- The Washington Times - Friday, October 14, 2011

Earlier this year, DC Comics’ Emerald Warrior made his debut in a live-action film starring Ryan Reynolds in the title role of Hal Jordan, cocky test pilot turned Guardian of Sector 2814.

The film, heavy on computer-generated special effects, arrives on Blu-ray in Green Lantern: Extended Cut (Warner Home Video, rated PG-13, $35.99) and, although it never resonated with critics and general movie audiences (numbed, perhaps, by the recent waves of superhero movies), it should please anyone dazzled by the comic book format.

In particular, the loyal fan of heroic pop art, fascinated by the Lantern mythos, will find a story construct similar to a typical sequential art issue touting a costumed crusader.

Viewers get a mix of a Green Lantern origins culled from DC editor Julius Schwartz’ 1960s Silver Age revival of the hero and from 2008’s Green Lantern: Secret Origin, a comic book series orchestrated by creator Geoff Johns, through a story that also incorporates a universe-consuming, fear-sucking villain.

Specifically, Hal Jordan is on a self-destruct mission while toying with the emotions of his childhood sweetheart, Carol Ferris, until his fateful meeting with alien Abin Sur who gives him the green power ring that transforms him into a member of the premier galaxy police.

The best part of Warner Home Video’s Blu-ray release Green Lantern: Extended ... more >

Meanwhile, a battle wages against Parallax that involves lots of Green Lanterns, and ultimately the fate of the Earth will hang in the balance.

Much like the average superhero comic book, one-liners stack up with superficial character relationships while those big splash-page action scenes generate the smiles.

The best parts of the movie involve watching members of the Green Lantern Corps interact with Hal and each other, and watching the Green Lantern use his powers in splendid high definition.

Corps members hanging out on Oa (planetary headquarters to the group and beautifully brought to life) such as Sinestro (actor Mark Strong at his most irritated), lizard-bird Tomar-Re and the bulky Kilowog should satisfy along with flashes of R’amey Holl (a butterflylike female), Bzzd (a large fly), Stel (robot) and even face time with Guardians of the Galaxy (perfectly crafted). I’ll gripe that this group never appears enough or when Hal needs them most.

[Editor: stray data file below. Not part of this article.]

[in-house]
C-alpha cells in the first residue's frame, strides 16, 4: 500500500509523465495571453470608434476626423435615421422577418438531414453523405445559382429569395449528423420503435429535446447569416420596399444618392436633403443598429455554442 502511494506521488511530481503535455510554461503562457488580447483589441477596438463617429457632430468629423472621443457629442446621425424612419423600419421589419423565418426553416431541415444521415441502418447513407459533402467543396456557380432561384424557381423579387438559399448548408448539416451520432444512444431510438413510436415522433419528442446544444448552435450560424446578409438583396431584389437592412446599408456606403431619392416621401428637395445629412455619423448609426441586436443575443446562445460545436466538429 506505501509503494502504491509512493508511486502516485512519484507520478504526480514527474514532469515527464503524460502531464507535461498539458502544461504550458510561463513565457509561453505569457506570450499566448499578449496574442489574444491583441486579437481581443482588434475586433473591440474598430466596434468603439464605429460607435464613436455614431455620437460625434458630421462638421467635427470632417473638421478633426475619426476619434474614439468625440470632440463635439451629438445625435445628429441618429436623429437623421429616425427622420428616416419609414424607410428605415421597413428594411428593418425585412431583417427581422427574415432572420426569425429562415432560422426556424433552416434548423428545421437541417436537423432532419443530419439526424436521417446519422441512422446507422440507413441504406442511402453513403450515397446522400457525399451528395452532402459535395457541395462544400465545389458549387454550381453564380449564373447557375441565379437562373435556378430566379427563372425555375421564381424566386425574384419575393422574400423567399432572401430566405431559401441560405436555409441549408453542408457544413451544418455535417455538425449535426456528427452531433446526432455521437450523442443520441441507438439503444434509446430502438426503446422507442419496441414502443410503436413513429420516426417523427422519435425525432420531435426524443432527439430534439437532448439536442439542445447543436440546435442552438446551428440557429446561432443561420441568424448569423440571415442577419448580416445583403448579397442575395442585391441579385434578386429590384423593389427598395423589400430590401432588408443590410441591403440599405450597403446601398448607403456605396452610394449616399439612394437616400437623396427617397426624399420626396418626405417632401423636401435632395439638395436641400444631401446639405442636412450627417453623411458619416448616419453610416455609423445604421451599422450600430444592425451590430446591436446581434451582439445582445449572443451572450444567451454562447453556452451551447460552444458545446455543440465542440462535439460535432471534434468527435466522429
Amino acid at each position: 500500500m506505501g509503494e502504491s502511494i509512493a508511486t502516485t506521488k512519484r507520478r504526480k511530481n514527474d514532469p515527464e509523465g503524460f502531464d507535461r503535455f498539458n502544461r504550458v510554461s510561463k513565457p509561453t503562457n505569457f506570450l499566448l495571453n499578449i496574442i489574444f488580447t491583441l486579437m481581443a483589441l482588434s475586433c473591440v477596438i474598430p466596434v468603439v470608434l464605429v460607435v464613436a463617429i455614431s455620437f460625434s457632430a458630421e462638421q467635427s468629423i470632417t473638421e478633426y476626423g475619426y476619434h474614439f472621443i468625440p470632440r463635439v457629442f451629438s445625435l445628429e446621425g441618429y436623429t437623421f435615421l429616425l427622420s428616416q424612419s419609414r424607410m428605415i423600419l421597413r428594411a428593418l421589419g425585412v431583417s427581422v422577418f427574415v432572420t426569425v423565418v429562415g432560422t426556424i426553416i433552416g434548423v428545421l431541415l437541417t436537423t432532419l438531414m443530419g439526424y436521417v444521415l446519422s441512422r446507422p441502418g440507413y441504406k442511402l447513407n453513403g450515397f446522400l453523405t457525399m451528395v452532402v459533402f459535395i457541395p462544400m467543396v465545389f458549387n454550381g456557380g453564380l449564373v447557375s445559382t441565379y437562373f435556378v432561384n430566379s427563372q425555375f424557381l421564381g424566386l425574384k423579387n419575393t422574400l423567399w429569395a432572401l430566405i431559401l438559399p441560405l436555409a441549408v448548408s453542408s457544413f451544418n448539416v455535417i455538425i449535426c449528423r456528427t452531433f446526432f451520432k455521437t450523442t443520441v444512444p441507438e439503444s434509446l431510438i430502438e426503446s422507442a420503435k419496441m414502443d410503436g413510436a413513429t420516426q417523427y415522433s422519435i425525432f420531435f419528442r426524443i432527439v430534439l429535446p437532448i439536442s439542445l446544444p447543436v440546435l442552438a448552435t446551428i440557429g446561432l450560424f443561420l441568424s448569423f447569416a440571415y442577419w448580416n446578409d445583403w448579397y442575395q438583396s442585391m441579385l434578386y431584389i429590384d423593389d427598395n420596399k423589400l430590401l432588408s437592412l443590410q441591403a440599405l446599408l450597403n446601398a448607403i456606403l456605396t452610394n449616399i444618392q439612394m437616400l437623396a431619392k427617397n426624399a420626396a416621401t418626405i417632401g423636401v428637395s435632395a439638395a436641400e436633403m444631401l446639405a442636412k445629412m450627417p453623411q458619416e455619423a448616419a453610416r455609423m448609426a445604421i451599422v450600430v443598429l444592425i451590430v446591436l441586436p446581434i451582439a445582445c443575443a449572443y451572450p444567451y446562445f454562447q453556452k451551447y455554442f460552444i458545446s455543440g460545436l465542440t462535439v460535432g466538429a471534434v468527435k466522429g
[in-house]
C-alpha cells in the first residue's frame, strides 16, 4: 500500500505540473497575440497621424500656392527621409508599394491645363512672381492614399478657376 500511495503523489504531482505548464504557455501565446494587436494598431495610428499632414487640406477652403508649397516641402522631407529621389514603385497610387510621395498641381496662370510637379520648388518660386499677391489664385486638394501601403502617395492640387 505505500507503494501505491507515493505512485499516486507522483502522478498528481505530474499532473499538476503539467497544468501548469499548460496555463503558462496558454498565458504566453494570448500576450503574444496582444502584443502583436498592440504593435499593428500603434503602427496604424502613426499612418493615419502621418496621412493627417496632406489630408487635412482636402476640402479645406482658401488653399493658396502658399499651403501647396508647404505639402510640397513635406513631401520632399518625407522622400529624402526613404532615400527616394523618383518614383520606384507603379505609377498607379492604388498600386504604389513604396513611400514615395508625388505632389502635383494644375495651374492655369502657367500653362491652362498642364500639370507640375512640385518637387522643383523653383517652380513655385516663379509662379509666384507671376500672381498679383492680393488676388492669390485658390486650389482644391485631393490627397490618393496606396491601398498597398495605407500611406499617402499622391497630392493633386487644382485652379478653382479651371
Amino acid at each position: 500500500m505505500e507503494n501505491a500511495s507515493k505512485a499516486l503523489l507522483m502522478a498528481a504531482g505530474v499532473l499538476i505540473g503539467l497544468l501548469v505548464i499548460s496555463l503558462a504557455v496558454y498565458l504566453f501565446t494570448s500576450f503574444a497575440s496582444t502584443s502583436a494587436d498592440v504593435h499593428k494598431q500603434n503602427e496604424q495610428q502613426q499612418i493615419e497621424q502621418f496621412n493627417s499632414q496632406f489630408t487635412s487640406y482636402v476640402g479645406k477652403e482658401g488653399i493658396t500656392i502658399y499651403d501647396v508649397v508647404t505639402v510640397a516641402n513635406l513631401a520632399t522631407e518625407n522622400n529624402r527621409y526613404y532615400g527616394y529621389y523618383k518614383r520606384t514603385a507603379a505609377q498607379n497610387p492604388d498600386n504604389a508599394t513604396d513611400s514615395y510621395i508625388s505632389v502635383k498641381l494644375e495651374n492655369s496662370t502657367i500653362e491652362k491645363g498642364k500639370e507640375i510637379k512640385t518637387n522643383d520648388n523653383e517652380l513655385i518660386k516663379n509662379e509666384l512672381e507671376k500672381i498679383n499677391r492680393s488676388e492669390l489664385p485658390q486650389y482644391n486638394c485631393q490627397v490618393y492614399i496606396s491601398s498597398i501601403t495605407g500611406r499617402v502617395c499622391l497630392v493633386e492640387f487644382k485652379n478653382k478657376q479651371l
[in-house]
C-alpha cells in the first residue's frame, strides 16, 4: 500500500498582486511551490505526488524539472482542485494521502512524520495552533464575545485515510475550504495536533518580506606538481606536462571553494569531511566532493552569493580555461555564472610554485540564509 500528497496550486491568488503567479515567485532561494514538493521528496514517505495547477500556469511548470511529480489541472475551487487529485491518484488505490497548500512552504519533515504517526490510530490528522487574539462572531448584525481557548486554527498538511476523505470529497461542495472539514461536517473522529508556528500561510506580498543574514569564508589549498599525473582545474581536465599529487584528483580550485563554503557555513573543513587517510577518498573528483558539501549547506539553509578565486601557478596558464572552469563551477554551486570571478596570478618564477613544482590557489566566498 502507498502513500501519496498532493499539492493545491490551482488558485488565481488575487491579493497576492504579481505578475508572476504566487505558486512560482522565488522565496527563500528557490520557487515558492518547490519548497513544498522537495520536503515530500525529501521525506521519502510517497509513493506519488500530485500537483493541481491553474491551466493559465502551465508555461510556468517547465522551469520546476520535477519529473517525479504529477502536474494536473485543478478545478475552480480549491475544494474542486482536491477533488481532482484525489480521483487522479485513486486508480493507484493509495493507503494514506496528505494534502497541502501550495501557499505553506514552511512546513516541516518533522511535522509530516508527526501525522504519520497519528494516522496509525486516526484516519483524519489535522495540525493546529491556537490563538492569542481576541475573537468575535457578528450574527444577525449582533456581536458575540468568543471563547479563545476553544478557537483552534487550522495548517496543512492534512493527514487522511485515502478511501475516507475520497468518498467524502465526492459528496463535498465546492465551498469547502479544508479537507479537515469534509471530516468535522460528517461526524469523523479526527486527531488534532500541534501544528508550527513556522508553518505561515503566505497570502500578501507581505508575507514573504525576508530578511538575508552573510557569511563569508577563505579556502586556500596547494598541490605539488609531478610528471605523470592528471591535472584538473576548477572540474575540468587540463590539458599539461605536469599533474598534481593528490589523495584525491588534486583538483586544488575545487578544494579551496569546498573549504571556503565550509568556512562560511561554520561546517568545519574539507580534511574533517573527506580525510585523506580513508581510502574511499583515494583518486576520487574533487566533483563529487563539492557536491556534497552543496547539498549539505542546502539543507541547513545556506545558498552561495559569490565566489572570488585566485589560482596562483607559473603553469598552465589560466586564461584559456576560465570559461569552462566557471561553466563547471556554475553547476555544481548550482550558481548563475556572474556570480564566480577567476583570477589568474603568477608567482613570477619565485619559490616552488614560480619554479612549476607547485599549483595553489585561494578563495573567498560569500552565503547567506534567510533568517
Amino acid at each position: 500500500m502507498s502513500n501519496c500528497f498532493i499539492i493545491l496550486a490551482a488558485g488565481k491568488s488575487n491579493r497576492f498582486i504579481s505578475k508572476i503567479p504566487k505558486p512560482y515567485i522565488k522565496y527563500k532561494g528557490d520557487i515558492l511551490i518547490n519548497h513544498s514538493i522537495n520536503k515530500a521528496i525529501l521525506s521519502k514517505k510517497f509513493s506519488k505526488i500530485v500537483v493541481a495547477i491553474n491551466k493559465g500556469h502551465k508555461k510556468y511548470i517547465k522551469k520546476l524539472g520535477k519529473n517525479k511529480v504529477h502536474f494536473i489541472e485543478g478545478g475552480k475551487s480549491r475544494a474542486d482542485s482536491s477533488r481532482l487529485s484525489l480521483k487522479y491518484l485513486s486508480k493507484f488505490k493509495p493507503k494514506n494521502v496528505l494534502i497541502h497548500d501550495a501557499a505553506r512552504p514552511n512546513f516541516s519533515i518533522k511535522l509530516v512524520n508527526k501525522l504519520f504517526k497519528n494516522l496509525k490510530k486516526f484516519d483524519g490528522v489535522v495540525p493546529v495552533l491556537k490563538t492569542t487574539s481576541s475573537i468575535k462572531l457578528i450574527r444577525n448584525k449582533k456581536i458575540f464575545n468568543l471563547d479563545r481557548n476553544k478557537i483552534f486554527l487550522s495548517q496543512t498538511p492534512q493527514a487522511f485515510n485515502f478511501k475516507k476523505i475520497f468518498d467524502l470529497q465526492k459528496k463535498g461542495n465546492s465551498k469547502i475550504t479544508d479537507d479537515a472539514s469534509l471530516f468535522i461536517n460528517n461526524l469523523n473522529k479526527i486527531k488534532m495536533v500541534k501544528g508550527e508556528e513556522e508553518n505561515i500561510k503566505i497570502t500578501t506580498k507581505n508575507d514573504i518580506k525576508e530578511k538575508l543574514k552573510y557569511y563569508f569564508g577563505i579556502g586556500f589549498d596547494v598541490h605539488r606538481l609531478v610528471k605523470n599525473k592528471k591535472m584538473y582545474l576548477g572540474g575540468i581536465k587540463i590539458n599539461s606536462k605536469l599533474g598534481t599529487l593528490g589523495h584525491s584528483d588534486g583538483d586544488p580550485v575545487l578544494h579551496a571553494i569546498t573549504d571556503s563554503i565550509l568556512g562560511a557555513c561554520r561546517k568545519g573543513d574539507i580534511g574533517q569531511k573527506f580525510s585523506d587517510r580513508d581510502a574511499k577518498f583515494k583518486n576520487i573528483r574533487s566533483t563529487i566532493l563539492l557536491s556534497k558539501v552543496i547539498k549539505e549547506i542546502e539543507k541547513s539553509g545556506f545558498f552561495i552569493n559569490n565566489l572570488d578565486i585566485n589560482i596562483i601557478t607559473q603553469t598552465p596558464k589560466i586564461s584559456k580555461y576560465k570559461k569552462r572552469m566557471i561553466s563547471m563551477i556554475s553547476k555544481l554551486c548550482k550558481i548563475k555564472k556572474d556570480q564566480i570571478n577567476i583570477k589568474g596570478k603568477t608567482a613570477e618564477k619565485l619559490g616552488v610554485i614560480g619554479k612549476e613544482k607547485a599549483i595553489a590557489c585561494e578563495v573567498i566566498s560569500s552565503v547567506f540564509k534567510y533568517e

Of course, Green Lantern uses the power ring and his creativity to construct nearly any object in his battles. Special effects not only deliver a fantastic costume (energy suit), but also has Hal and his cohorts produce, on the fly, such items as a sword, chain saw, steel pillars, giant fist, brick walls, rope, boulders, Gatling gun, anti-aircraft gun, jet planes and a small sun.

It’s especially slick as Hal saves a senator using a Hot Wheels-inspired construct.

Ultimately, that’s the bulk of a breezy two-hour “Green Lantern” that finishes with the possibility of a sequel, or, in my world, a second issue. Except that the Blu-ray price of admission is about nine times what one might pay for a comic book.

Note: One truly annoying part of the Blu-ray is watching the extended edition. It basically replays a scene from Hal’s childhood that is already covered in tighter flashbacks later in the movie.

Best extras: When I wrote that the Green Lantern Blu-ray and movie is for the comic book fan, I meant it and the extras will not disappoint.

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